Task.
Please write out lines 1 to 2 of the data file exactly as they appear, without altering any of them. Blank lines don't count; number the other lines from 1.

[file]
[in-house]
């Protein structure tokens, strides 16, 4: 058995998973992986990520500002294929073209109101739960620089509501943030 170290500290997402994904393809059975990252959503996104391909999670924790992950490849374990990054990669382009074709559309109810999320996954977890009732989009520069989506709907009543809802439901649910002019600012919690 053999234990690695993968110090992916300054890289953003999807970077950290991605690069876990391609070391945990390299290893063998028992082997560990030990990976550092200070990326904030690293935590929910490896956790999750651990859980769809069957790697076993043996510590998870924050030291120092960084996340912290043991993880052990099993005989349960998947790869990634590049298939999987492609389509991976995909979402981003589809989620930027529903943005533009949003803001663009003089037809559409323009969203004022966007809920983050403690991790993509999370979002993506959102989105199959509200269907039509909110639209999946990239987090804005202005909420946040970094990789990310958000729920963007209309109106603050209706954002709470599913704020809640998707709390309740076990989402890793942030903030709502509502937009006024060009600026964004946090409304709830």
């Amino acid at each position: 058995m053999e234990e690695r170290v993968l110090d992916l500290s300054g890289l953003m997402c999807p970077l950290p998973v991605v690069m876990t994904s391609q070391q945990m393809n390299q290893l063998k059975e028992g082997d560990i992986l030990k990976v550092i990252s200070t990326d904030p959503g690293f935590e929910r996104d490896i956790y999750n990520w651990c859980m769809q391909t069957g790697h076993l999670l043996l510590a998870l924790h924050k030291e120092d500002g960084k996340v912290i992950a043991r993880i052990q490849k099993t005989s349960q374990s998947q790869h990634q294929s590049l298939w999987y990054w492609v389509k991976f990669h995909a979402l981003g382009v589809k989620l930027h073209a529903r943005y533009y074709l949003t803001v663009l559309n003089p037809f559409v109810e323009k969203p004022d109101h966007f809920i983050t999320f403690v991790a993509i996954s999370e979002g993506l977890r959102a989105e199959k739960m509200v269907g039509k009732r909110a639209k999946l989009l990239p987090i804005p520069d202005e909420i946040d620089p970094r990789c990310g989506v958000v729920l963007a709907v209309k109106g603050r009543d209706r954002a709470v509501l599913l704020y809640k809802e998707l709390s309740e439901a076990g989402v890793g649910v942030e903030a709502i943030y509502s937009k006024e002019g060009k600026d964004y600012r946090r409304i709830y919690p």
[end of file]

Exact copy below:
[in-house]
């Protein structure tokens, strides 16, 4: 058995998973992986990520500002294929073209109101739960620089509501943030 170290500290997402994904393809059975990252959503996104391909999670924790992950490849374990990054990669382009074709559309109810999320996954977890009732989009520069989506709907009543809802439901649910002019600012919690 053999234990690695993968110090992916300054890289953003999807970077950290991605690069876990391609070391945990390299290893063998028992082997560990030990990976550092200070990326904030690293935590929910490896956790999750651990859980769809069957790697076993043996510590998870924050030291120092960084996340912290043991993880052990099993005989349960998947790869990634590049298939999987492609389509991976995909979402981003589809989620930027529903943005533009949003803001663009003089037809559409323009969203004022966007809920983050403690991790993509999370979002993506959102989105199959509200269907039509909110639209999946990239987090804005202005909420946040970094990789990310958000729920963007209309109106603050209706954002709470599913704020809640998707709390309740076990989402890793942030903030709502509502937009006024060009600026964004946090409304709830």